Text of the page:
Tesla Supercharger Overtime Fee Added To Curb Misuse


Well, that didn’t take long. Last week, a Tesla owner tweeted that some people were parking their cars at the Tesla Supercharger facility in San Mateo and leaving them plugged in for hours while they went off to have lunch, or go shopping, or take in a Sharks game. Such boorish behavior is the hallmark of stupid people. Apparently owning a Tesla does not automatically prevent a person from being a complete idiot. Elon Musk was quick to pick up on the tweet and promised corrective action would be taken.

Yesterday, it dropped a velvet hammer on its owners. Starting immediately, a fee of 40 cents per minute will be assessed if a car is not moved promptly after charging is complete. The driver will get a text message when it is time to unplug. 5 minutes later, the new fee will begin. Whether paying what amounts to a fine of $24/hour will be enough to motivate people who can afford up to $160,000 for an automobile remains to be seen.

Here’s how Tesla describes its new policy in a blog post: “The Tesla app allows owners to remotely monitor their vehicle, alerting them when their charge is nearly complete and again once fully charged. For every additional minute a car remains connected to the Supercharger, it will incur a $0.40 idle fee. If the car is moved within 5 minutes, the fee is waived. To be clear, this change is purely about increasing customer happiness and we hope to never make any money from it.”

Prior to this announcement, a debate was going on in the Tesla community about how best to deal with charger hogs. Many felt the company could do more to educate owners about proper Supercharger etiquette. Others thought leaving rude messages on windshields in DayGlo orange spray paint would be more effective. Tesla already uses valets at some of its busiest Supercharger locations to move cars that are finished charging so others can be plugged in.

Some day, when the company figures out how to connect and disconnect cars automatically, Tesla could use the Summon feature built in to all Autopilot equipped cars to move the cars around autonomously without the need of a human valet type person. If wireless charging ever gets powerful enough, it would make moving cars in and out of charging locations easier. Any car that can guide itself form LA to NYC without a human driver should have no problem moving around a parking lot on its own.

Tesla agrees. The blog post says, “We envision a future where cars move themselves once fully charged, enhancing network efficiency and the customer experience even further. Until then, we ask that vehicles be moved from the Supercharger once fully charged. A customer would never leave a car parked by the pump at a gas station and the same thinking applies with Superchargers.”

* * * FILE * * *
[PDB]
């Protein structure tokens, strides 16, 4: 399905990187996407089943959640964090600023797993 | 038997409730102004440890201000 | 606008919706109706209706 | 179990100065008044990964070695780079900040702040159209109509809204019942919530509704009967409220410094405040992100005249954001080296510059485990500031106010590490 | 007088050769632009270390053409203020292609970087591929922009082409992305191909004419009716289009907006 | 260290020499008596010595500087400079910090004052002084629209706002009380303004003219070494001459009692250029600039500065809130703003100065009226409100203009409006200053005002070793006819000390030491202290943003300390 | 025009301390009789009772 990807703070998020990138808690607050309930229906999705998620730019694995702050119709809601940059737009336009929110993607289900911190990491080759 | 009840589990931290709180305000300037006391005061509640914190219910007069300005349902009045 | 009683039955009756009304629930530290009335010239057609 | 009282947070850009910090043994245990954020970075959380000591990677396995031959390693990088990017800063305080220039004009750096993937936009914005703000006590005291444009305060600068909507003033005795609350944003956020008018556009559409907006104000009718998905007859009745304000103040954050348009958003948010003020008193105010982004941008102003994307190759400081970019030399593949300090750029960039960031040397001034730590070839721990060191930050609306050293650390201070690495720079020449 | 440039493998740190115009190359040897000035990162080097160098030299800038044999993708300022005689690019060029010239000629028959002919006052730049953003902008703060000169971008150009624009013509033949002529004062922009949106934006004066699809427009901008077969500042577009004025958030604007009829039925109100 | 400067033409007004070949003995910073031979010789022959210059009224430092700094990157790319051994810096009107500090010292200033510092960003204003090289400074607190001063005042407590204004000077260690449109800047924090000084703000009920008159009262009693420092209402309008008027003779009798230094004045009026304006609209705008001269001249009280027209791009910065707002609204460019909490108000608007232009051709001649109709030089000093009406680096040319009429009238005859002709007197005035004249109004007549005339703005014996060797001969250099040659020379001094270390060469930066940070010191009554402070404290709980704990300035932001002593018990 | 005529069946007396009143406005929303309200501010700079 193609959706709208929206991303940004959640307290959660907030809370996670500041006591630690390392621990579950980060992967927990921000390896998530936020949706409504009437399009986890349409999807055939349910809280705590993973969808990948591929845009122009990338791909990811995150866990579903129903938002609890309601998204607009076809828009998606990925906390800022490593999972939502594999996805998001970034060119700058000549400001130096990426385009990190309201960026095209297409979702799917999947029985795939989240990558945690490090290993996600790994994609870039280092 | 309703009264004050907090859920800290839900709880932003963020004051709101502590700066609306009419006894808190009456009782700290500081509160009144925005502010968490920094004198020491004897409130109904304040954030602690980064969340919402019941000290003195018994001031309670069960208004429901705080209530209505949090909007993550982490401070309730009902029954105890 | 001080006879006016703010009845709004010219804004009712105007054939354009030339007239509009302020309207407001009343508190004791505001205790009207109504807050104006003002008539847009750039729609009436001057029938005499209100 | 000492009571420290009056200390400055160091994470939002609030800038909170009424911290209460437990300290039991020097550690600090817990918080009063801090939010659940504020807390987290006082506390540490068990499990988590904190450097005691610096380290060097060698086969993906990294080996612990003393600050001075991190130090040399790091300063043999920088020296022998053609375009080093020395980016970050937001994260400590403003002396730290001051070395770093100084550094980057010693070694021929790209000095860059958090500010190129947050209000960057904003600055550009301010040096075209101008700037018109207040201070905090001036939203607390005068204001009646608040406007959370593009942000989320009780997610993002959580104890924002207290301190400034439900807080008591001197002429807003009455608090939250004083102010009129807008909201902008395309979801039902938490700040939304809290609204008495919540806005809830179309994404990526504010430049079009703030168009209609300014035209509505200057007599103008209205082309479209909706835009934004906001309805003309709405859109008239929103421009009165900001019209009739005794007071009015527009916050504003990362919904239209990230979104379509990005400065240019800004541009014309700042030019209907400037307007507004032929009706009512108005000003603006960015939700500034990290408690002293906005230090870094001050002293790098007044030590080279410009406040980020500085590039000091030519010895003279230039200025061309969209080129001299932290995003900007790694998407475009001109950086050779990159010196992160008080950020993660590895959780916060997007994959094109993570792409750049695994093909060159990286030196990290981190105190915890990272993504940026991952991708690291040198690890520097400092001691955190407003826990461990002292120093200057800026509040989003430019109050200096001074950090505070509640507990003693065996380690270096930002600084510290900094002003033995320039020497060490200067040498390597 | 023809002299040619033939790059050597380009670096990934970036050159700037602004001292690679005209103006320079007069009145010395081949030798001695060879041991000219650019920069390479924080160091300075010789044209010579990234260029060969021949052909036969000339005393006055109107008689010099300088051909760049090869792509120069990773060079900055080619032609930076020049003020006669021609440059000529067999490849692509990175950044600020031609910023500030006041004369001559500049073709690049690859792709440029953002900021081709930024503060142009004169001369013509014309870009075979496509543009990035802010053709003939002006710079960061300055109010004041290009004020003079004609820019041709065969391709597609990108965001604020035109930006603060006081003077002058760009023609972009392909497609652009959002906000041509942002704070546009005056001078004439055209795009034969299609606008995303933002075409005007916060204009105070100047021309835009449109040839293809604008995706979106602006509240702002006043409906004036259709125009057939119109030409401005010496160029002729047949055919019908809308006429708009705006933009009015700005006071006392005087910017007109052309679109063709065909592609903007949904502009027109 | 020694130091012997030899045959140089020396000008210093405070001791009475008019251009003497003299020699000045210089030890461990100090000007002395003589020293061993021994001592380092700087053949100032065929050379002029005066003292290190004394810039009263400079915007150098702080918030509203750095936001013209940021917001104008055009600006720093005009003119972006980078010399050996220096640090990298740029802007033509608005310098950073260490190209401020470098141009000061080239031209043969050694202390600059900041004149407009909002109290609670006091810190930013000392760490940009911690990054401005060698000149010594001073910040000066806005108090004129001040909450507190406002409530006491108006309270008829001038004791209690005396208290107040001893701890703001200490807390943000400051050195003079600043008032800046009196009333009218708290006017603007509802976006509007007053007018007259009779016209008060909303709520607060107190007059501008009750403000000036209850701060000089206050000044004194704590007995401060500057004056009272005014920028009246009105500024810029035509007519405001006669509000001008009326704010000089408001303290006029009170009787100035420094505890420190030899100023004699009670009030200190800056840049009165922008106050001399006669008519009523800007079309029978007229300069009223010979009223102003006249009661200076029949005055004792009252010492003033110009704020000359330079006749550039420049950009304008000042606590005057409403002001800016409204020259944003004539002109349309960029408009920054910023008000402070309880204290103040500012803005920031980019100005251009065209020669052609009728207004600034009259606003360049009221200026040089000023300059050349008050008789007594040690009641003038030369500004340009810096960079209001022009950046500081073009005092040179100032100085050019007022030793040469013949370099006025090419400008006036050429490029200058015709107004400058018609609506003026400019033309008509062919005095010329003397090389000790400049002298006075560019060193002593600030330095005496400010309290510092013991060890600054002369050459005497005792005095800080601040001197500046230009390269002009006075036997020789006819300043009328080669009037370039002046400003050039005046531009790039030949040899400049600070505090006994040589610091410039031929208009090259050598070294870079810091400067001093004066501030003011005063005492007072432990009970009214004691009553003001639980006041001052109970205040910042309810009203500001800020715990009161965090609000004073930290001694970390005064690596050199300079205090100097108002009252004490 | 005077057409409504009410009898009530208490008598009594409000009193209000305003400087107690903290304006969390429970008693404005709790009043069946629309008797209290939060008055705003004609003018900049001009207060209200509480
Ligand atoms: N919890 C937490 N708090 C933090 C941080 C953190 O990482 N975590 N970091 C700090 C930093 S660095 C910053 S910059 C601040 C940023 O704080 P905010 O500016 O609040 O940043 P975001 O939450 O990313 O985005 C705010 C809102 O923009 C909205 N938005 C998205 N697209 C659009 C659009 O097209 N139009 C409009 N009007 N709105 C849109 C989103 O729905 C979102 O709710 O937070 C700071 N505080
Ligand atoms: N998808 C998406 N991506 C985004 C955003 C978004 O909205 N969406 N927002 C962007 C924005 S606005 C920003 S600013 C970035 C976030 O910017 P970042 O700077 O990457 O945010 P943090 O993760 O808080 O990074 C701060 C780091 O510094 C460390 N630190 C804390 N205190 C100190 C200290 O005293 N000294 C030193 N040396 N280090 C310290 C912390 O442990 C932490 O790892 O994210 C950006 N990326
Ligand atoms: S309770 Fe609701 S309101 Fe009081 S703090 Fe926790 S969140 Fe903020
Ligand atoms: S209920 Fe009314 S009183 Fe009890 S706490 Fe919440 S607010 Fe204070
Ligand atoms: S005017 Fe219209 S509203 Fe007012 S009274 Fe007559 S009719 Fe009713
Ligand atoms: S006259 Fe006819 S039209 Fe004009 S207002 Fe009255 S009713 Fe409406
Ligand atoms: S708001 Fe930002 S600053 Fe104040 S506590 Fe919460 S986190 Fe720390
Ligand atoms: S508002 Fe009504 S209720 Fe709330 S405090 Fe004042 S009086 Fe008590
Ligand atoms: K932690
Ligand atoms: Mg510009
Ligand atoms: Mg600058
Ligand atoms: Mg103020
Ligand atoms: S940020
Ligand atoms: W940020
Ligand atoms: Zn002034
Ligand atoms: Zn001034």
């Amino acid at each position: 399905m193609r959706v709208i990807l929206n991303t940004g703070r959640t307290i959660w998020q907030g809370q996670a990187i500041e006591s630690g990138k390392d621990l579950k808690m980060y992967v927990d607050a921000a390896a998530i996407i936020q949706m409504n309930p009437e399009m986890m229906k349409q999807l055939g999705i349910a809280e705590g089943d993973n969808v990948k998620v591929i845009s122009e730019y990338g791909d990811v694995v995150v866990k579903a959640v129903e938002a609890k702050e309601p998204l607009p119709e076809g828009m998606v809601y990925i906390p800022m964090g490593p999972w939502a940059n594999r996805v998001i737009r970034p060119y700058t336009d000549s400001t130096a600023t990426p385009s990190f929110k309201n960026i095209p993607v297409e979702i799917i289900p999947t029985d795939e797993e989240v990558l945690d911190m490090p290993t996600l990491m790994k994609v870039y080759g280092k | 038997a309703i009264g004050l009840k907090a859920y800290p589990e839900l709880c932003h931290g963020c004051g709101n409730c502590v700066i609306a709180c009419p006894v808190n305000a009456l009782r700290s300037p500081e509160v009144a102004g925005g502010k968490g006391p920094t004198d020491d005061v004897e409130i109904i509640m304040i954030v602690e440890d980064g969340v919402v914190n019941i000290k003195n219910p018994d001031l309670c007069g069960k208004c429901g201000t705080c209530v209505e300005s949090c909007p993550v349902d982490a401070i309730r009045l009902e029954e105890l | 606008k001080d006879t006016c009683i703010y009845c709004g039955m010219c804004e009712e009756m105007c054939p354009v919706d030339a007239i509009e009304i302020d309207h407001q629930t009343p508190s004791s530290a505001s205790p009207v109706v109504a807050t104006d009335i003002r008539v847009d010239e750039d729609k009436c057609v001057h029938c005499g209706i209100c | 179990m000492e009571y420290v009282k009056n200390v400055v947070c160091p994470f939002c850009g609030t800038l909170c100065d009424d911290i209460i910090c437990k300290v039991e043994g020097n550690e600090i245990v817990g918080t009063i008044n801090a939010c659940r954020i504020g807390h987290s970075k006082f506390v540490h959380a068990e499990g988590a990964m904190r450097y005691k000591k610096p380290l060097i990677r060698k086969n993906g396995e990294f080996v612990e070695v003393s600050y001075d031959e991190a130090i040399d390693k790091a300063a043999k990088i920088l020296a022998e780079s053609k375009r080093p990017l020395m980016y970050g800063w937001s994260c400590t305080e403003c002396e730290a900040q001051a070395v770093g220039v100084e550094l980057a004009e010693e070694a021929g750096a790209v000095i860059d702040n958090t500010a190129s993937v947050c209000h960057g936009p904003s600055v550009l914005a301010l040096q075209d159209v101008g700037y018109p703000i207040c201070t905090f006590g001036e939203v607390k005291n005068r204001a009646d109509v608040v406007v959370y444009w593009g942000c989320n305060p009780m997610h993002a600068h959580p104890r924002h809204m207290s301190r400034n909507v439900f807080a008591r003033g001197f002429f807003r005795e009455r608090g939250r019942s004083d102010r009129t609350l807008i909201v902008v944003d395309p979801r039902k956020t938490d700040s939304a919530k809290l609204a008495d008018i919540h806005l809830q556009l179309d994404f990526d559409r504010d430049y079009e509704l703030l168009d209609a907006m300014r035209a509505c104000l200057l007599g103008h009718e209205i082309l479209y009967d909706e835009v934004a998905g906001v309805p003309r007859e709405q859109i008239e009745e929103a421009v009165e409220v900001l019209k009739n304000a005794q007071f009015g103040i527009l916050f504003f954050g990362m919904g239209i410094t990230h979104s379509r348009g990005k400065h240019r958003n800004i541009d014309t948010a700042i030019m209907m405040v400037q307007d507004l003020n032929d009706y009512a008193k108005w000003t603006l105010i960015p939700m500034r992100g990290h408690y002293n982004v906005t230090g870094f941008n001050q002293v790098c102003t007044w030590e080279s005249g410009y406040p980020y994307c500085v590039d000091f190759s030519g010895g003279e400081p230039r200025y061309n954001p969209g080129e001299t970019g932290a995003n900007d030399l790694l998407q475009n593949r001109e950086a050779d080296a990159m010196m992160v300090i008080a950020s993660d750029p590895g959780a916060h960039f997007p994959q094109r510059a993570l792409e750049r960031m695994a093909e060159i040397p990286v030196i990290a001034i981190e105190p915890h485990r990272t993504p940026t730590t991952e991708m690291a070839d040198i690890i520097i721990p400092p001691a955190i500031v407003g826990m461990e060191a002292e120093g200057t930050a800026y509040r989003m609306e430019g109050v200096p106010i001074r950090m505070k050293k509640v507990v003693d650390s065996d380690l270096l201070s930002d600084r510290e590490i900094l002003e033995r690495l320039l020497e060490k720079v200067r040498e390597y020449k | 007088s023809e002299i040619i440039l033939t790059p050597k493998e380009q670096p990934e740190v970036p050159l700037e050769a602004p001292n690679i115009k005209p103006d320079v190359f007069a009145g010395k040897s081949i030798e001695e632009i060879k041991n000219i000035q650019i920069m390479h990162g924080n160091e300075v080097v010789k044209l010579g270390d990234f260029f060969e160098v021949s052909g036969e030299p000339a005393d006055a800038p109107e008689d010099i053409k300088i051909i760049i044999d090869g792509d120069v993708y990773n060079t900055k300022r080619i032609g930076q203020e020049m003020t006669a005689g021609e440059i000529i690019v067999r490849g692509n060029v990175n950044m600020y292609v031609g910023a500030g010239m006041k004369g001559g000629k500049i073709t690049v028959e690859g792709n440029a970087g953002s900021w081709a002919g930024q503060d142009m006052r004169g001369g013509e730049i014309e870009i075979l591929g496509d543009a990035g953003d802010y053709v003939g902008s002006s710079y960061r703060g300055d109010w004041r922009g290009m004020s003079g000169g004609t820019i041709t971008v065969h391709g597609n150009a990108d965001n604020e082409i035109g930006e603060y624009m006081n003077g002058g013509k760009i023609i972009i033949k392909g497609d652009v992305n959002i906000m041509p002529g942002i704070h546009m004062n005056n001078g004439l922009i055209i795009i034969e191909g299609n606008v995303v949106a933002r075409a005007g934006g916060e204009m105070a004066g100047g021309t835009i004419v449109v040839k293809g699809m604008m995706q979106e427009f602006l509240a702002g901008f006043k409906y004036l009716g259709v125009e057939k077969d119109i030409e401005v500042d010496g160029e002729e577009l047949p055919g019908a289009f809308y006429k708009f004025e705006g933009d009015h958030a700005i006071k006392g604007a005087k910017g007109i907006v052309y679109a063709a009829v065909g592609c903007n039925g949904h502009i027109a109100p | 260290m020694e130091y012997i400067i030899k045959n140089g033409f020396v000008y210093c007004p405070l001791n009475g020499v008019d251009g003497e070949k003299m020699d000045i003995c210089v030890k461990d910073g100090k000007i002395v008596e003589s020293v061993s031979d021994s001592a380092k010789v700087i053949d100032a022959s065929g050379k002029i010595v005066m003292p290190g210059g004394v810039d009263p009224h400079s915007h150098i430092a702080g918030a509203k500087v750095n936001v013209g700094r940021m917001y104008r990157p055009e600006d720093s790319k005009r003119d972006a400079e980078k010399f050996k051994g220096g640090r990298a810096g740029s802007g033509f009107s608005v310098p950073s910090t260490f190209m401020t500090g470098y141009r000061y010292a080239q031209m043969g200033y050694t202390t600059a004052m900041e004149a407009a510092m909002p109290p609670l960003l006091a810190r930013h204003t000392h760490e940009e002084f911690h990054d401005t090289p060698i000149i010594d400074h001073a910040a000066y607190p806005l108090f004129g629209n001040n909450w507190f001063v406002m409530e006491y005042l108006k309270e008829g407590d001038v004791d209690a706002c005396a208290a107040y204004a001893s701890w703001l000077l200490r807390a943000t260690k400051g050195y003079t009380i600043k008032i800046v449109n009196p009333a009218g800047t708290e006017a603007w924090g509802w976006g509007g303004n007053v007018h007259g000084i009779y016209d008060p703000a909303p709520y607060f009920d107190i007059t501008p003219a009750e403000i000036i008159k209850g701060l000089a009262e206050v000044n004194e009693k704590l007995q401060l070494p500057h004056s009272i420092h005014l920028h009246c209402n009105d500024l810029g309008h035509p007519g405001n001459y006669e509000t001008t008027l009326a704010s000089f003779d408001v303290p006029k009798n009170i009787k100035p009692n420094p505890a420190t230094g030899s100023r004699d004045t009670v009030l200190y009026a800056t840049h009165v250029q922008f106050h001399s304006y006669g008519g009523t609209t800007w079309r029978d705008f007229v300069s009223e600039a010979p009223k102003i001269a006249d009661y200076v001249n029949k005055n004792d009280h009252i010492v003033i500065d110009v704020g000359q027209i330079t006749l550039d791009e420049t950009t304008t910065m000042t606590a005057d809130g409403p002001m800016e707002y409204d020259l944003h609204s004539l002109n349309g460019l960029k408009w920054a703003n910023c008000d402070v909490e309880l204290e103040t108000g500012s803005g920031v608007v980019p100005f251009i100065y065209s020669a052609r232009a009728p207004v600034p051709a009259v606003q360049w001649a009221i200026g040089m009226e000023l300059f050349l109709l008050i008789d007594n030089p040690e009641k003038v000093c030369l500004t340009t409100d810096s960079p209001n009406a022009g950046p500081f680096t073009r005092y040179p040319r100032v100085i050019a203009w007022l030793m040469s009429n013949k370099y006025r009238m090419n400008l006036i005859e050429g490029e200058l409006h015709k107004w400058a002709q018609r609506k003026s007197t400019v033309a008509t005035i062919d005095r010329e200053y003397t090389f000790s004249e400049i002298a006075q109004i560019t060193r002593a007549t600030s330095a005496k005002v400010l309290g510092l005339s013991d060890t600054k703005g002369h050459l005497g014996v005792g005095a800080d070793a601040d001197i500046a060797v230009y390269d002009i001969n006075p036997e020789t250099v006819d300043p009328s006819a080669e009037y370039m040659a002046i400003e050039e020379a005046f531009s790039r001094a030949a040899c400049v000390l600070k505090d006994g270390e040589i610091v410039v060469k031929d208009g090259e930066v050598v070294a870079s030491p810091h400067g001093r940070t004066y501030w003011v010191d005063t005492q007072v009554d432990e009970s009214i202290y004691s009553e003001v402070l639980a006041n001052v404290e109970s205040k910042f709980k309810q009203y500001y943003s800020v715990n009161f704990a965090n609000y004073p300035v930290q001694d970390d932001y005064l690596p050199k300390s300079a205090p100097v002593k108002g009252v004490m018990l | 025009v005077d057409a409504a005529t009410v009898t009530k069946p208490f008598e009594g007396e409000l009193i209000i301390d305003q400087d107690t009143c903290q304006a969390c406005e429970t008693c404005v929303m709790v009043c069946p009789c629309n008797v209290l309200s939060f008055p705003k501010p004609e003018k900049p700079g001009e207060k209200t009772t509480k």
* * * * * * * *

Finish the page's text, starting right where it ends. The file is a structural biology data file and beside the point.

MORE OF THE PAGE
The company is busy building more Tesla Supercharger facilities to meet the needs of many new owners when the Model 3 goes into production. The new policy is an intelligent, low key way of giving people an incentive to do what they know they should do anyway. It’s a wonder that so many would even think they could plug in and just walk away. It just goes to show that ignorance is equally distributed among all segments of society.


About the Author

I have been a car nut since the days when Rob Walker and Henry N. Manney, III graced the pages of Road & Track. Today, I use my trusty Miata for TSD rallies and occasional track days at Lime Rock and Watkins Glen. If it moves on wheels, I’m interested in it. Please follow me on Google + and Twitter.

  • derac

    Yet another EV hassle. Wait around for your car to recharge twiddling your thumbs. No, you get something to eat because you’re going to be there awhile. But don’t dawdle or now you pay. Look I get the EV thing and the Tesla S is a nice, nice car but people are people and the more EVs hit the road the more this stuff is going to happen. It’s just going to take a while for the infrastructure to catch up.

    • 小杜 (xiao du)

      Isn’t it the other way around?

      No need to go somewhere to charge the EV, you keep it topped up at home.
      Whereas with an ICE vehicle, you need to spend 20-30min feeding it at least twice a month.

      • imoorenewton

        All for EV, but filling up take a max of 10 min unless you have a defective inlet.

        • 小杜 (xiao du)

          Drive to gas station. Wait in line. Fill. Drive off.

          At *least* 20-30 min.

          vs refill EV.

          Come home, plug in. +- 2 min.

      • Steve Hanley